Yevgeny Ivanovich Zamyatin (January 20 (Julian) / February 1 (Gregorian), 1884 – March 10, 1937) was a controversial Russian author of science fiction and political satire, who was banned and exiled for his polemic against the oppressive communist regime. Despite having been a prominent Old Bolshevik, Zamyatin was deeply disturbed by the policies pursued by the CPSU following the October Revolution. He is most famous for his 1921 novel We, a story set in a dystopian future police state. In 1921, We became the first work banned by the Soviet censorship board. Ultimately, Zamyatin arranged for We to be smuggled to the West for publication. The subsequent outrage this sparked within the Party and the Union of Soviet Writers led directly to Zamyatin’s successful request for exile from his homeland. Due to his use of literature to criticize Soviet society, Zamyatin has been referred to as one of the first Soviet dissidents.
Janusz Andrzej Zajdel (15 August 1938 in Warsaw – 19 July 1985 in Warsaw) was a prominent Polishscience fiction author, second in popularity in Poland after Stanisław Lem. His writing career started in 1965. His novels were recognized as the best in science fiction in Poland in 1982 (Limes inferior) and in 1984 (Paradyzja). He was a Trustee of World SF. He died of cancer after three years of fighting the disease.
Zajdel’s most important works are of social and dystopian fiction. In his works, he envisions totalitarian states and collapsed societies. His heroes are desperately trying to find sense in world around them, sometimes, as in Cylinder van Troffa, they are outsiders from a different time or place, trying to adapt to a new environment. The main recurring theme in his works is a comparison of the readers’ gloomy, hopeless situations to what may happen in a space environment if we carry totalitarian ideas and habits into space worlds: Red Space Republics or Space Labour Camps, or both.
His works have been translated into Belorussian, Bulgarian, Czech, Esperanto, Finnish, German, Hungarian, Russian and Slovenian.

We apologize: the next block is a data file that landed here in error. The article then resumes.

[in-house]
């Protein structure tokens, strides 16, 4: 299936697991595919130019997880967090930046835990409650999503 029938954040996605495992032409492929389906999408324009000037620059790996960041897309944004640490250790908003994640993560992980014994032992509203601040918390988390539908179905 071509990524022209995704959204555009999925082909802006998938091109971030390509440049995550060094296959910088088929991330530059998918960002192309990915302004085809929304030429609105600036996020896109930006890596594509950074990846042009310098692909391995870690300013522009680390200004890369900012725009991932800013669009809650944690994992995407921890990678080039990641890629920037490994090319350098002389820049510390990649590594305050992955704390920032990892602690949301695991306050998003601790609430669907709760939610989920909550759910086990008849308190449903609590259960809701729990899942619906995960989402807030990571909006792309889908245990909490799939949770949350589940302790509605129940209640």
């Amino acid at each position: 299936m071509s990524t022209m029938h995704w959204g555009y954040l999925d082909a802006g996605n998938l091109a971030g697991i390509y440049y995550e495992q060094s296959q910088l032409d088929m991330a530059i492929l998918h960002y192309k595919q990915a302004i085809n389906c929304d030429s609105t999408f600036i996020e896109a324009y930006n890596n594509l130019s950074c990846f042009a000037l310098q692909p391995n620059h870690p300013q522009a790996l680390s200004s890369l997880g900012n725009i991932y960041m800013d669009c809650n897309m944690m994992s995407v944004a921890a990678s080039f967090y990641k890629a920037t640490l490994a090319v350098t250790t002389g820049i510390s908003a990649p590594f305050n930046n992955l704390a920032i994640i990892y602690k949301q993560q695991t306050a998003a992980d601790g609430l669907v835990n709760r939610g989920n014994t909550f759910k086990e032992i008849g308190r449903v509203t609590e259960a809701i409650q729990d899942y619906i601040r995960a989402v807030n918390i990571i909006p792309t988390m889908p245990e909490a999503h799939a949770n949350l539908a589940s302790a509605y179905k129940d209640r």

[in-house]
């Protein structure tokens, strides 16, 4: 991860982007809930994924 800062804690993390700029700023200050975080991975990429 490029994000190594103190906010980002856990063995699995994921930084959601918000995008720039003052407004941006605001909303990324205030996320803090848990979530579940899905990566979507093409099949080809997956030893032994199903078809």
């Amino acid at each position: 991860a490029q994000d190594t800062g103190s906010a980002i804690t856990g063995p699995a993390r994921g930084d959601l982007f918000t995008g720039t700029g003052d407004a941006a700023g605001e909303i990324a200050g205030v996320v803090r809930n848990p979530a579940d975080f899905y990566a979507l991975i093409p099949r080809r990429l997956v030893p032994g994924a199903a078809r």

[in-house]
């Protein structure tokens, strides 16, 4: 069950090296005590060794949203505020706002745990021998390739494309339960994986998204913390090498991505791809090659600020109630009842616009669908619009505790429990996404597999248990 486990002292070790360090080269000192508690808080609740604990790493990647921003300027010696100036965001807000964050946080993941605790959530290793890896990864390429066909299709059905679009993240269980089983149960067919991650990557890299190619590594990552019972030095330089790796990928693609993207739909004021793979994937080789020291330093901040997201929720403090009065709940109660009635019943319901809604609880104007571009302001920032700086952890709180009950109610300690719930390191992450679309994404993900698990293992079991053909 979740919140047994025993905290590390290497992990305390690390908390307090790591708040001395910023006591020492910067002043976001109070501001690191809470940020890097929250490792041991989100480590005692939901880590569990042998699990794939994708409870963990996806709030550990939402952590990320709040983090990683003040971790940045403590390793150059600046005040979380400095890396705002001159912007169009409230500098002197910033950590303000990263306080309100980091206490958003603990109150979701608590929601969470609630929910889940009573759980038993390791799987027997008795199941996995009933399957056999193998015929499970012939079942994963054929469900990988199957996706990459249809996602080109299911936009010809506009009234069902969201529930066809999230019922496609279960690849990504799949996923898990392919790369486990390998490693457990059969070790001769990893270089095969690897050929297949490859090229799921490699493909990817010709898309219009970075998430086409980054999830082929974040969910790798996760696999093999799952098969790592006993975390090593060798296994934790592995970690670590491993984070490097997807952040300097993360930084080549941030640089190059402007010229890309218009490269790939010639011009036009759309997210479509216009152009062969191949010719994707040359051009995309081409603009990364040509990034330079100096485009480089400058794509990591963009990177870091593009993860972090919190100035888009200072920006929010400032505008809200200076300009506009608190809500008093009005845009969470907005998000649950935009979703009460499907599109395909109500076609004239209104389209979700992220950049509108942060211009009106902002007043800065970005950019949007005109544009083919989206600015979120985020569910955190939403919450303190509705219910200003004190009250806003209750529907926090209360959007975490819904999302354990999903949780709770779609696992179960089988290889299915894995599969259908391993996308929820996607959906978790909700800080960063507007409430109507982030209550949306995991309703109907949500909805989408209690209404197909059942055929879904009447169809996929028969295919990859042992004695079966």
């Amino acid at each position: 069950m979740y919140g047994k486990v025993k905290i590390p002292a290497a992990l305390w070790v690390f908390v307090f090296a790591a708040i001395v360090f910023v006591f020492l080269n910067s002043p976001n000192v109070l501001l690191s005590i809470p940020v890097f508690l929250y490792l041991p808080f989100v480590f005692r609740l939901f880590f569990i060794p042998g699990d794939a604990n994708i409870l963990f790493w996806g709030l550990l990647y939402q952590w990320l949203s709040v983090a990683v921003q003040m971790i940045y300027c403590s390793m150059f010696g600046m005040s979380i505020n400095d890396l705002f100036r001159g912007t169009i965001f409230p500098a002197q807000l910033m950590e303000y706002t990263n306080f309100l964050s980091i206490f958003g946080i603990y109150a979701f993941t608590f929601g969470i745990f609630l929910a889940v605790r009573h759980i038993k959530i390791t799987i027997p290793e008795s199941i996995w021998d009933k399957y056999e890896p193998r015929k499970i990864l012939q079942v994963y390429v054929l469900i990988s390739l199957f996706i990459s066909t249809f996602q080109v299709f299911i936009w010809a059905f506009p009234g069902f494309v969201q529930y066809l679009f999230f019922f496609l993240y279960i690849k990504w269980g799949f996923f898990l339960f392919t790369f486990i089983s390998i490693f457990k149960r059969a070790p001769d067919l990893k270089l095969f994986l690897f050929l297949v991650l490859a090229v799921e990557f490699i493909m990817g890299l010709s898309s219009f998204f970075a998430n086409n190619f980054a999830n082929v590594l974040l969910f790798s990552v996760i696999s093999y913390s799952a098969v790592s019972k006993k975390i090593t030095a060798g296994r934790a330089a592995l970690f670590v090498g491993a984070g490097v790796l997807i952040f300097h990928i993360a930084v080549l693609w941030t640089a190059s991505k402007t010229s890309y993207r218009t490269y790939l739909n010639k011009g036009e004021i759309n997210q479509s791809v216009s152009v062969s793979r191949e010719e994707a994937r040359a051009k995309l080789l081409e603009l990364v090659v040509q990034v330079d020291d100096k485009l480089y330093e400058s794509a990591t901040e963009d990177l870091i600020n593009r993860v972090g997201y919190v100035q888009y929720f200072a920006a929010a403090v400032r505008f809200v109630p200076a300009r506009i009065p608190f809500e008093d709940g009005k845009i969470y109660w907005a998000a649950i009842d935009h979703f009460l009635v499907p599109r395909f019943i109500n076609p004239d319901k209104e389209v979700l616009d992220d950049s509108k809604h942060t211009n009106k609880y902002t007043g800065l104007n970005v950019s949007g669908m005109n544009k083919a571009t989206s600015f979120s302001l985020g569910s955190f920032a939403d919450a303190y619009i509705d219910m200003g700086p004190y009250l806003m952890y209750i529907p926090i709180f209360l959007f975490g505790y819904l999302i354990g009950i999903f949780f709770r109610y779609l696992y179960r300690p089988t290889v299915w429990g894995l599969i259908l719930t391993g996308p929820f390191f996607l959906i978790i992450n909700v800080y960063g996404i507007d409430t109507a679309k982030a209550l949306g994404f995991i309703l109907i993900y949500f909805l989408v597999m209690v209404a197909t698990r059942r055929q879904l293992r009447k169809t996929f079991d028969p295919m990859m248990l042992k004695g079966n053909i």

Frederik Pohl dedicated the anthology Tales From The Planet Earth to Zajdel and A. Bertram Chandler. This book also contains the English translation of one of Zajdel’s short stories, “Particularly Difficult Territory”. It is his only work to have been translated into English to date.
Both authors wrote dystopian fiction.
If you’ve noticed my absence recently, it’s because I’m not here or there. But I am somewhere and will hopefully return soon to write my A to Z Challenge roundup, or whatever it’s called.
Many thanks to everyone who commented, liked, RTd and shared.
A. B. Yehoshua
Avraham (“Boolie”) Yehoshua was born to a fifth-generation Jerusalem family of Sephardi origin. His father, Yaakov Yehoshua, was a scholar and author specializing in the history of Jerusalem. His mother, Malka Rosilio, immigrated from Morocco in 1932.
Yehoshua served as a paratrooper in the Israeli army from 1954 to 1957. He attended Gymnasia Rehavia. After studying literature and philosophy at the Hebrew University of Jerusalem, he began teaching. He lived in Jerusalem’s Neve Sha’anan neighborhood.
From 1963 to 1967 Yehoshua lived and taught in Paris and served as the General Secretary of the World Union of Jewish Students. Since 1972, he has taught Comparative and Hebrew Literature at the University of Haifa, where he holds the rank of Full Professor. In 1975 he was a writer-in-residence at St. Cross College, Oxford. He has also been a visiting professor at Harvard (1977) the University of Chicago (1988, 1997, 2000) and Princeton (1992).
Tamar Yellin’s website says,
Tamar Yellin was born in the north of England. Her father was a third generation Jerusalemite and her mother the daughter of a Polish immigrant. She began writing fiction at an early age, and the creative tension between her Jewish heritage and her Yorkshire roots has informed much of her work. She received the Pusey and Ellerton Prize for Biblical Hebrew from Oxford University, and has worked as a teacher and lecturer in Judaism. Her first novel, The Genizah at the House of Shepher, appeared from The Toby Press in 2005 and was awarded the Sami Rohr Prize, the Ribalow Prize and was shortlisted for the Wingate Prize. Her collection, Kafka in Brontëland and other stories, appeared from Toby in 2006 and was awarded the Reform Judaism Prize, was longlisted for the Frank O’Connor International Short Story Award and was a finalist for the Edge Hill Prize. Her third book, Tales of the Ten Lost Tribes, appeared from Toby Press in 2008.